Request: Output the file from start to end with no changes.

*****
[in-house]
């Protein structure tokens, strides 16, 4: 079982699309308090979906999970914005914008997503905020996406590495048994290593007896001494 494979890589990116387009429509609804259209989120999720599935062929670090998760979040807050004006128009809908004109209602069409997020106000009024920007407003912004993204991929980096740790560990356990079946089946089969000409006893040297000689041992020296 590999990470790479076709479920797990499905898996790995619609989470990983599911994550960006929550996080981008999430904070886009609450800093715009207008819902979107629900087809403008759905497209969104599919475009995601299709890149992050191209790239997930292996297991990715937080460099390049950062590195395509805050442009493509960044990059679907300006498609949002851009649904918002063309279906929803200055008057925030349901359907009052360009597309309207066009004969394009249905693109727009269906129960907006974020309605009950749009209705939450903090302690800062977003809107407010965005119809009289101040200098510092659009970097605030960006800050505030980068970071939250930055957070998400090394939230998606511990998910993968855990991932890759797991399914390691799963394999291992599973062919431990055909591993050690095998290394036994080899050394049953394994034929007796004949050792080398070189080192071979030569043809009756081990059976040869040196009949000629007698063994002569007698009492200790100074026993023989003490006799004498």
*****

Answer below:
[in-house]
């Protein structure tokens, strides 16, 4: 079982699309308090979906999970914005914008997503905020996406590495048994290593007896001494 494979890589990116387009429509609804259209989120999720599935062929670090998760979040807050004006128009809908004109209602069409997020106000009024920007407003912004993204991929980096740790560990356990079946089946089969000409006893040297000689041992020296 590999990470790479076709479920797990499905898996790995619609989470990983599911994550960006929550996080981008999430904070886009609450800093715009207008819902979107629900087809403008759905497209969104599919475009995601299709890149992050191209790239997930292996297991990715937080460099390049950062590195395509805050442009493509960044990059679907300006498609949002851009649904918002063309279906929803200055008057925030349901359907009052360009597309309207066009004969394009249905693109727009269906129960907006974020309605009950749009209705939450903090302690800062977003809107407010965005119809009289101040200098510092659009970097605030960006800050505030980068970071939250930055957070998400090394939230998606511990998910993968855990991932890759797991399914390691799963394999291992599973062919431990055909591993050690095998290394036994080899050394049953394994034929007796004949050792080398070189080192071979030569043809009756081990059976040869040196009949000629007698063994002569007698009492200790100074026993023989003490006799004498």